There was a crooked snake

From: Piotr Gasiorowski
Message: 7844
Date: 2001-07-12

There was a crooked snake... or rather a sneaky snake.
I wonder if *neh1-tr-, which underlies Lat. natrix, Eng. (n)adder and W. neidr, is not derived from the thread/needle root *(s)neh1-, which would make <adder> related to <needle>. In that case the specifically Latin meaning "water snake" (= grass snake) would have been due to a folk-etymological association with <nato:> 'swim'.
Of the various snakes presumably known to the IEs, only vipers are really dangerous (the IEs certainly lived within the range of the common adder, and depending on one's preferred homeland may have been familiar with one or two other species, such as the asp viper). Smooth snakes (_Coronella_) can bite quite painfully if cornered, but are not venomous, while grass snakes (_Natrix_) and the Aesculapian snake (as well as other species of _Elaphe_) are completely harmless, except to frogs, mice etc. I wonder how much the IEs knew about the real "destructive potential" of different snakes, how much they feared them, and what effect it all had on PIE myth (in particular the representation of dragons and other monsters as "serpents"). Finally, I also wonder whether the IEs had specific (though confusion-prone) names for "viper", "grass snake", "smooth snake" etc. (they look pretty different, after all).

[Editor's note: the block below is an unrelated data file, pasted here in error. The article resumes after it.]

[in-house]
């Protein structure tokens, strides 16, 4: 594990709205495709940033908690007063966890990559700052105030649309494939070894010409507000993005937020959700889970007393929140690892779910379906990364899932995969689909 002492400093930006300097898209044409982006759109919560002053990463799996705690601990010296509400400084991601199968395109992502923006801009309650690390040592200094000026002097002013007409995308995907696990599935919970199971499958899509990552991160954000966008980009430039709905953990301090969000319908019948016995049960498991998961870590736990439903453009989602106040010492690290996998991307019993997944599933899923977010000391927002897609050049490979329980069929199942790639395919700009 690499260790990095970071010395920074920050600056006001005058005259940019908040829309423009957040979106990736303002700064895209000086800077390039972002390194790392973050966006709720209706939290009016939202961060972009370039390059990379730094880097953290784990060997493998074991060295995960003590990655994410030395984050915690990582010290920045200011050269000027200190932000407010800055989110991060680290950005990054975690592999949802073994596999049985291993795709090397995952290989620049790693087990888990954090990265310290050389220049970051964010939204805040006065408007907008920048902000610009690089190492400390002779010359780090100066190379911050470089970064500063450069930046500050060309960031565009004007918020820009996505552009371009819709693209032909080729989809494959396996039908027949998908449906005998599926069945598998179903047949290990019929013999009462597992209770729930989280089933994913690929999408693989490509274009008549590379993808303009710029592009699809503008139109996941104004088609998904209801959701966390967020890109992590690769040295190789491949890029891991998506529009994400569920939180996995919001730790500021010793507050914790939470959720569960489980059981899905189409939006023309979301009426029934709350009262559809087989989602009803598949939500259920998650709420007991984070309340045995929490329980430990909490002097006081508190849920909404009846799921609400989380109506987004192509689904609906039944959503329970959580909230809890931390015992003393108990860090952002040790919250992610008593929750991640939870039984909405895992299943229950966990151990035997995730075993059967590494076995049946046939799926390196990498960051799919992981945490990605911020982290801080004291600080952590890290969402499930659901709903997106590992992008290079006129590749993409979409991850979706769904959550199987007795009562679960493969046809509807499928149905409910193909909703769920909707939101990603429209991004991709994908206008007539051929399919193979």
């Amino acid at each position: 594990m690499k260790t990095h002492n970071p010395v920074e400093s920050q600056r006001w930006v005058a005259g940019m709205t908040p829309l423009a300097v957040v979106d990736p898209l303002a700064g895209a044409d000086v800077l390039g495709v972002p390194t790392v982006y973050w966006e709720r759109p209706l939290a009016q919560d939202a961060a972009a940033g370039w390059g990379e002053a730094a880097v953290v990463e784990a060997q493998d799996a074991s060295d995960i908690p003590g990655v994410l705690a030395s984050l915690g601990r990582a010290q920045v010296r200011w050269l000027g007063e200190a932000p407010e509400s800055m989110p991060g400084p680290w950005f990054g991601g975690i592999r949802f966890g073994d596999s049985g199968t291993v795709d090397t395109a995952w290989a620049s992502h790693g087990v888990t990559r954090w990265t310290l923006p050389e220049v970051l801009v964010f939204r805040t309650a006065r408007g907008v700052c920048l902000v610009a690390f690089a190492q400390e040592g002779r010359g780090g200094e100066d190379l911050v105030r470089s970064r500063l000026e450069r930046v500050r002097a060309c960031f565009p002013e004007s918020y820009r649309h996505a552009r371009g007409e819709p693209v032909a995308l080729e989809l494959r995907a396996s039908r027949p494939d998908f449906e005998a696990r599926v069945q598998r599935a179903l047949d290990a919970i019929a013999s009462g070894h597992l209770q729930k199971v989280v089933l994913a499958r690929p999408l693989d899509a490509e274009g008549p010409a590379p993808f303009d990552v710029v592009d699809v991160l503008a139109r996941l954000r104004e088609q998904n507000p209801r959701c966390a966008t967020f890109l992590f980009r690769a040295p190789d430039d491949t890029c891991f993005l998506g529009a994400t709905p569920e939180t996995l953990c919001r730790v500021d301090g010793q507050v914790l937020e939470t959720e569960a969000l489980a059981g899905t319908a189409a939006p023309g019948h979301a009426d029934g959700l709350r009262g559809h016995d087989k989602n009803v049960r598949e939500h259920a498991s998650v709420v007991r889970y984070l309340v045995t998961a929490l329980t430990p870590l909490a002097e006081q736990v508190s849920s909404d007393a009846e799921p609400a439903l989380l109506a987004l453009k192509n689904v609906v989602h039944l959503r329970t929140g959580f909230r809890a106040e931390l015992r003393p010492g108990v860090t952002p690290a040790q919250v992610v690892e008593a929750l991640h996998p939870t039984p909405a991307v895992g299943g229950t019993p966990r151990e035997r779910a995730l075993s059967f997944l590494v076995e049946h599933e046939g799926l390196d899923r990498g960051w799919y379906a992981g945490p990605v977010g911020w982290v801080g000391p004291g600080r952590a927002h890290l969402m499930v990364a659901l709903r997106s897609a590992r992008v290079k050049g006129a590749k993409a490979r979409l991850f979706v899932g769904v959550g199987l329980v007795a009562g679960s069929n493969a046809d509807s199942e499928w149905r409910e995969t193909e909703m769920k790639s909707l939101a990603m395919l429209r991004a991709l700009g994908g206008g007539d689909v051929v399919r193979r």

----- Original Message -----
From: tgpedersen@...
Sent: Thursday, July 12, 2001 11:59 AM
Subject: [tied] Re: PIE for "eel"

--- In cybalist@......, "Piotr Gasiorowski" <gpiotr@......> wrote:

> Of course IE snakes could be "emanations of the principle of crookedness" or creepy-crawly snakehood, but in that case derivatives of *serp- 'to wind, be crooked, creep' were used, hence Lat. serpent-, Gk. herpet- and Skt. sarpa-. CVC roots are almost never nasal-infixed, so {h2engWH-} or the like would have to be treated as an unalysable whole. Well, I'm not aware of such a verb root, whatever its supposed meaning. On the other hand, the i-stem *h2ongWHis could be adjectival, so maybe the root from which it was formed had been lost. {h2engH^-} 'squeeze, tighten' does exist, but as I said its
association with serpents is at best folk-etymological.
> Piotr

Even I know that a serpent is something that serps. But...

"Man må sno sig, sagde ålen(, den lå på stegependen)"
"You have to [twist, wind, make shady deals] said the eel (it was lying in the frying pan)".

(Danish saying)

There´s your verb root (ON snúa).

And I wasn't thinking of just creepy-crawliness, but something more destructive.